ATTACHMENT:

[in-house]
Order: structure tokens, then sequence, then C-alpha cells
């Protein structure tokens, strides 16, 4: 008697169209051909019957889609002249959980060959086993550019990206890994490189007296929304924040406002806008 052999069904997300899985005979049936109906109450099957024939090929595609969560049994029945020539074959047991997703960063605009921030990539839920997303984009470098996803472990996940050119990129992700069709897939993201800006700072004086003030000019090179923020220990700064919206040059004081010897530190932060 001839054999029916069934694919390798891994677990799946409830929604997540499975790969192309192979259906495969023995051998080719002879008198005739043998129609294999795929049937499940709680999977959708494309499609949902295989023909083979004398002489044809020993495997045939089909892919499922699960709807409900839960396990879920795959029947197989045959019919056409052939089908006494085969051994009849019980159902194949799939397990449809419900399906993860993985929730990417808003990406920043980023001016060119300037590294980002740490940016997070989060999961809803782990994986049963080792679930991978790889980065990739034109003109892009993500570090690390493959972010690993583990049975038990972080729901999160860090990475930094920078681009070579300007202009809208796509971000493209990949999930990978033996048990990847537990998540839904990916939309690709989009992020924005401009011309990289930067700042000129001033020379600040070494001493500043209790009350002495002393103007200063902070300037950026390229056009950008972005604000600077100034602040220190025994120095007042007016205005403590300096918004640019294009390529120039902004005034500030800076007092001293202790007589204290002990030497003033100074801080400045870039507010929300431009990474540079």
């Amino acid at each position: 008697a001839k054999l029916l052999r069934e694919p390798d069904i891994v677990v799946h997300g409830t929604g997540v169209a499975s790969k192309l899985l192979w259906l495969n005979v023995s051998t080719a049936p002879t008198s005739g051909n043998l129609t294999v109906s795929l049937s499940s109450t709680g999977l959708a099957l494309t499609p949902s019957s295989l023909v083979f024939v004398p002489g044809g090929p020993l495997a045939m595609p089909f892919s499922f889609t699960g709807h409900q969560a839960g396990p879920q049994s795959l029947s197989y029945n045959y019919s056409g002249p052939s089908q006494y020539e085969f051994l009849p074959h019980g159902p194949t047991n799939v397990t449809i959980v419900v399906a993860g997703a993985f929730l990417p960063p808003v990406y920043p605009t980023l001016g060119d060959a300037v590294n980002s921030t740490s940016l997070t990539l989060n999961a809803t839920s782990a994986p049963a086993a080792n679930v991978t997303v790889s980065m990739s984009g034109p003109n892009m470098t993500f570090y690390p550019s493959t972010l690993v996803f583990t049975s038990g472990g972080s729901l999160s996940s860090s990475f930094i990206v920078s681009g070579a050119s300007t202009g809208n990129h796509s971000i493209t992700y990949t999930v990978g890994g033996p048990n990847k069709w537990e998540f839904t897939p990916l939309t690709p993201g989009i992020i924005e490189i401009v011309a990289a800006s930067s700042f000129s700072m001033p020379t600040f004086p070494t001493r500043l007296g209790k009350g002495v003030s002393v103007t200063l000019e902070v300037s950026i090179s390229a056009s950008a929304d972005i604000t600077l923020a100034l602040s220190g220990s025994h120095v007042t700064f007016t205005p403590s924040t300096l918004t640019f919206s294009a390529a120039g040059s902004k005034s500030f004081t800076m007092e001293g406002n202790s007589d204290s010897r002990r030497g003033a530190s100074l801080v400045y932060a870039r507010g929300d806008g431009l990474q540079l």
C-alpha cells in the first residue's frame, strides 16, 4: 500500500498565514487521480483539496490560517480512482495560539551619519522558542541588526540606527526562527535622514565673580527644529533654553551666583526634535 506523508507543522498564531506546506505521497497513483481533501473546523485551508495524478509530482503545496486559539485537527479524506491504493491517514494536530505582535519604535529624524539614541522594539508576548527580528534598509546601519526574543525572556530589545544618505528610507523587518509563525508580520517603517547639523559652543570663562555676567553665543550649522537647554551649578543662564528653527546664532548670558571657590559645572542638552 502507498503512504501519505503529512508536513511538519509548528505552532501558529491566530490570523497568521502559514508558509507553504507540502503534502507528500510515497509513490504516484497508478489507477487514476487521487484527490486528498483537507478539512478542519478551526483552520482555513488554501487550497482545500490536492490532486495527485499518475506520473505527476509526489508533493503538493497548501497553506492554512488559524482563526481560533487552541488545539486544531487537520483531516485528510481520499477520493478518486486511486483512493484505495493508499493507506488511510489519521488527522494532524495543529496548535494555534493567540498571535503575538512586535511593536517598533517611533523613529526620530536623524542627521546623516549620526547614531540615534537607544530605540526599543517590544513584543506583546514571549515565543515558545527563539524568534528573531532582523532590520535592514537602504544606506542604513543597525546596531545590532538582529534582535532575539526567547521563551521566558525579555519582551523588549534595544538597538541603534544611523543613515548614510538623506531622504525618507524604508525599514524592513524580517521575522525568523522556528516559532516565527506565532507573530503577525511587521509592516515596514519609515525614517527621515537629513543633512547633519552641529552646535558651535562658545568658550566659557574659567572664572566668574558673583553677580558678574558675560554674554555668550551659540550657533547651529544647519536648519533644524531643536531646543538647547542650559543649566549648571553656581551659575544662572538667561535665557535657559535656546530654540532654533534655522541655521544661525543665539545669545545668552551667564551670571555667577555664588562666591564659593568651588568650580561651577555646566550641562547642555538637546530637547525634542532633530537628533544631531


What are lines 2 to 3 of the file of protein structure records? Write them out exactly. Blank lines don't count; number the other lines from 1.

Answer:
Order: structure tokens, then sequence, then C-alpha cells
């Protein structure tokens, strides 16, 4: 008697169209051909019957889609002249959980060959086993550019990206890994490189007296929304924040406002806008 052999069904997300899985005979049936109906109450099957024939090929595609969560049994029945020539074959047991997703960063605009921030990539839920997303984009470098996803472990996940050119990129992700069709897939993201800006700072004086003030000019090179923020220990700064919206040059004081010897530190932060 001839054999029916069934694919390798891994677990799946409830929604997540499975790969192309192979259906495969023995051998080719002879008198005739043998129609294999795929049937499940709680999977959708494309499609949902295989023909083979004398002489044809020993495997045939089909892919499922699960709807409900839960396990879920795959029947197989045959019919056409052939089908006494085969051994009849019980159902194949799939397990449809419900399906993860993985929730990417808003990406920043980023001016060119300037590294980002740490940016997070989060999961809803782990994986049963080792679930991978790889980065990739034109003109892009993500570090690390493959972010690993583990049975038990972080729901999160860090990475930094920078681009070579300007202009809208796509971000493209990949999930990978033996048990990847537990998540839904990916939309690709989009992020924005401009011309990289930067700042000129001033020379600040070494001493500043209790009350002495002393103007200063902070300037950026390229056009950008972005604000600077100034602040220190025994120095007042007016205005403590300096918004640019294009390529120039902004005034500030800076007092001293202790007589204290002990030497003033100074801080400045870039507010929300431009990474540079």